E-book sales of trade titles rose 44% in 2012 and have skyrocketed an astounding 4,660% since the format first began to gain traction in 2008, according to BookStats, the book industry statistical program overseen by the Association of American Publishers and the Book Industry Study Group. The increase in units tracked not too far behind, rising 43% in 2012 to 457 million units sold, and jumping 4,456% since 2008.
As with any new product category, e-books enjoyed their strongest gains, at least in terms of percentage increase, in the first few years following their introduction. In 2008 and 2009, driven by the launch of the Kindle and later the Nook, e-book sales rose 354% and 198%, respectively. As publishers began to make more print books available in digital formats, e-book sales surged from under $900 million in 2010 to over $2 billion the following year, adding $1.24 billion in sales in 2011. The slowdown in growth in 2012 was not unexpected as e-books have become a billion-dollar business, making triple-digit gains a thing of the past. What’s more interesting than the 44% increase in sales in 2012 is that in terms of dollars, e-books also grew at a slower rate in 2012 than in 2011, partly due to lower prices as well as lower unit sales, adding about $933 million in new sales in the most recent year. The increase in 2012 was still good enough to increase the format’s share of the book market to 20% in the year, up from 16% in 2011, according to the BookStats data.
During the 2008–2012 period, trade sales overall rose a total of 14.2%, with the increase due entirely to the introduction of e-books. During the period, sales of print trade books fell 8.4%, from $13.1 billion to just over $12 billion in 2012. The BookStats figures document the important role adult fiction has played in the growth of e-books. In 2012, e-book sales in the segment rose 42%, to $1.8 billion, while sales of adult nonfiction increased 22%. Within the trade category, children’s/young adult had the strongest gain, with sales jumping 117%, from $215.9 million to $469.2 million.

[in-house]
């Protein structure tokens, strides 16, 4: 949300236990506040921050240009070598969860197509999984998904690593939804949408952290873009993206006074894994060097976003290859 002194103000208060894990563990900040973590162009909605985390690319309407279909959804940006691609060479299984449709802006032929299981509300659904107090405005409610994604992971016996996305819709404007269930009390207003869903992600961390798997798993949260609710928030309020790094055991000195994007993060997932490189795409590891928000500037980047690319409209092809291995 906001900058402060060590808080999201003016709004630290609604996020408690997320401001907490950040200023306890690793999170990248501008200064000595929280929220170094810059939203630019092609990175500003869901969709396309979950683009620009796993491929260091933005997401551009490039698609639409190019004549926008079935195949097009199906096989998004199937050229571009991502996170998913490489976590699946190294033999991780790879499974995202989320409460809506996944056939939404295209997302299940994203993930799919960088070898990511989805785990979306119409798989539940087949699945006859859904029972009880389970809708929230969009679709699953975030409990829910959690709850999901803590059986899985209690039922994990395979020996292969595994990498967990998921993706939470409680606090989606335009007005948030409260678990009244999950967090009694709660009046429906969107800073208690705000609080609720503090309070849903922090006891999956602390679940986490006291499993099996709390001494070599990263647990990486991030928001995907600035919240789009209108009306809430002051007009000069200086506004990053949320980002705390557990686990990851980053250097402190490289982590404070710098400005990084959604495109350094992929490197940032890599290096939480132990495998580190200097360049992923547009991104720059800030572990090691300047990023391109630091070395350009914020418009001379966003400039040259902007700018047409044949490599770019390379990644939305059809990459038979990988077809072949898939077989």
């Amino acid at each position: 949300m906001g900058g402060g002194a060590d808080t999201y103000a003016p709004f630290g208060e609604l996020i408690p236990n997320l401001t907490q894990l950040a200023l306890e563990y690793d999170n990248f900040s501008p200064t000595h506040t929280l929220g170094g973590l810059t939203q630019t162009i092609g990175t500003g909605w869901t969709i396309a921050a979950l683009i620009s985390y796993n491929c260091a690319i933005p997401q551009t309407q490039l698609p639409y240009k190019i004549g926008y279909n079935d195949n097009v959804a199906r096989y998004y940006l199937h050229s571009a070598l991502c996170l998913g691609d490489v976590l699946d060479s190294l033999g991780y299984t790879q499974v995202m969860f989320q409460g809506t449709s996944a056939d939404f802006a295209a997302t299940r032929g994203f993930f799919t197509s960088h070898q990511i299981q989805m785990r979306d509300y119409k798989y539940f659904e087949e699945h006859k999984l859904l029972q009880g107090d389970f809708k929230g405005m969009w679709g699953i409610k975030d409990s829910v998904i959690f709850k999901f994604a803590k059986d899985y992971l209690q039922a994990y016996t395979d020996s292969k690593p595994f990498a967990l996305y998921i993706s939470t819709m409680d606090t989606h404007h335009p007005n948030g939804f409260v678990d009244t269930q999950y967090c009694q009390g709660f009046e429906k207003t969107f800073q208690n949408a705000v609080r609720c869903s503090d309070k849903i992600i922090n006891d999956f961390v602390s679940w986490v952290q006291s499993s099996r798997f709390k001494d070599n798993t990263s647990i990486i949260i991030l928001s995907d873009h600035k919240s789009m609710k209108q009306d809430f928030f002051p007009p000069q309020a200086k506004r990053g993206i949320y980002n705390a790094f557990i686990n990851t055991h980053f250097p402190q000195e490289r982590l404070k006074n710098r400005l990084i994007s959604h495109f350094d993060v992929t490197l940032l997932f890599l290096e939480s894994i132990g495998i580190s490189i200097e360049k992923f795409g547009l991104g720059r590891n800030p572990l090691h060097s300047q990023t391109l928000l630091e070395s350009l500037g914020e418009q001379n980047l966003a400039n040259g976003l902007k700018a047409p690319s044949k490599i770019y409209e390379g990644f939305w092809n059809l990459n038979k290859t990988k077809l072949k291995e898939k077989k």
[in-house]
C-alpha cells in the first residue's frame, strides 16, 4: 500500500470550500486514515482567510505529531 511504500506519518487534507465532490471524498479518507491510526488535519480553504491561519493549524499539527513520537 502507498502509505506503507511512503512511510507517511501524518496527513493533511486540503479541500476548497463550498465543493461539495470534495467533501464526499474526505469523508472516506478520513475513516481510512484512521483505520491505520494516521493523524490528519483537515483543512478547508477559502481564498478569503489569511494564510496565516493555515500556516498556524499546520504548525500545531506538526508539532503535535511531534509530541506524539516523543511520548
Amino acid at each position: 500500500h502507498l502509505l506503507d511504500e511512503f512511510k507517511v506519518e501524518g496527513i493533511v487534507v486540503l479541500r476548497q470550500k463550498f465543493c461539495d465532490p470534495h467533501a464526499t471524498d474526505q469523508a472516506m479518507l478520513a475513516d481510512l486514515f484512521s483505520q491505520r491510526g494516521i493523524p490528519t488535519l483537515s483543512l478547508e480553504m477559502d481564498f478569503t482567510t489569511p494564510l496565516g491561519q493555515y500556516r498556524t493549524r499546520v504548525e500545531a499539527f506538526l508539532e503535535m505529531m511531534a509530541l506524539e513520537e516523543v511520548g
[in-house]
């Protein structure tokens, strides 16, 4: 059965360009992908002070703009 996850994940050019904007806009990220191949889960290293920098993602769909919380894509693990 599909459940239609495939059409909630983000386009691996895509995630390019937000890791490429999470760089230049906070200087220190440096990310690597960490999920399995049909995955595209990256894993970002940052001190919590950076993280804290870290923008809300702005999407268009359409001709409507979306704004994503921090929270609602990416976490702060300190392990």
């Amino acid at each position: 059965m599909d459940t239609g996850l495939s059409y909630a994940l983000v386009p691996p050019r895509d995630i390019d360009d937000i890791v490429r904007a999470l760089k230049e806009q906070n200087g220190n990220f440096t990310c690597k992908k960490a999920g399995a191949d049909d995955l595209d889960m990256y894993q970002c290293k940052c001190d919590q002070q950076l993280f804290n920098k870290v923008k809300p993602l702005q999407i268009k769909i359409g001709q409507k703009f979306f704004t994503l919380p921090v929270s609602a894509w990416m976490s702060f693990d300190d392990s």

Acceptance of e-books by the public has been a key for the growth of the format, and surveys done by Bowker Market Research show the month by month growth in the percentage of book buyers who have bought at least one e-book in a month. The 25% threshold was first reached in summer 2012; after dipping a bit in the fourth quarter of the year, it bounced back in early 2013 and hit the 26% mark in February.
The 2008–2012 period certainly qualifies as the boom years for e-books, a period during which the format moved from something of a curiosity to a vital part of the publishing industry. And while print sales declined in that same period, what the most recent trends indicate is that digital and print books can coexist. Over the next few years, everyone involved in the book publishing industry will be examining how that print-digital relationship plays out.
E-book Sales Growth, 2008 - 2012 (in millions)
E-book Unit Growth, 2008 - 2012 (in millions)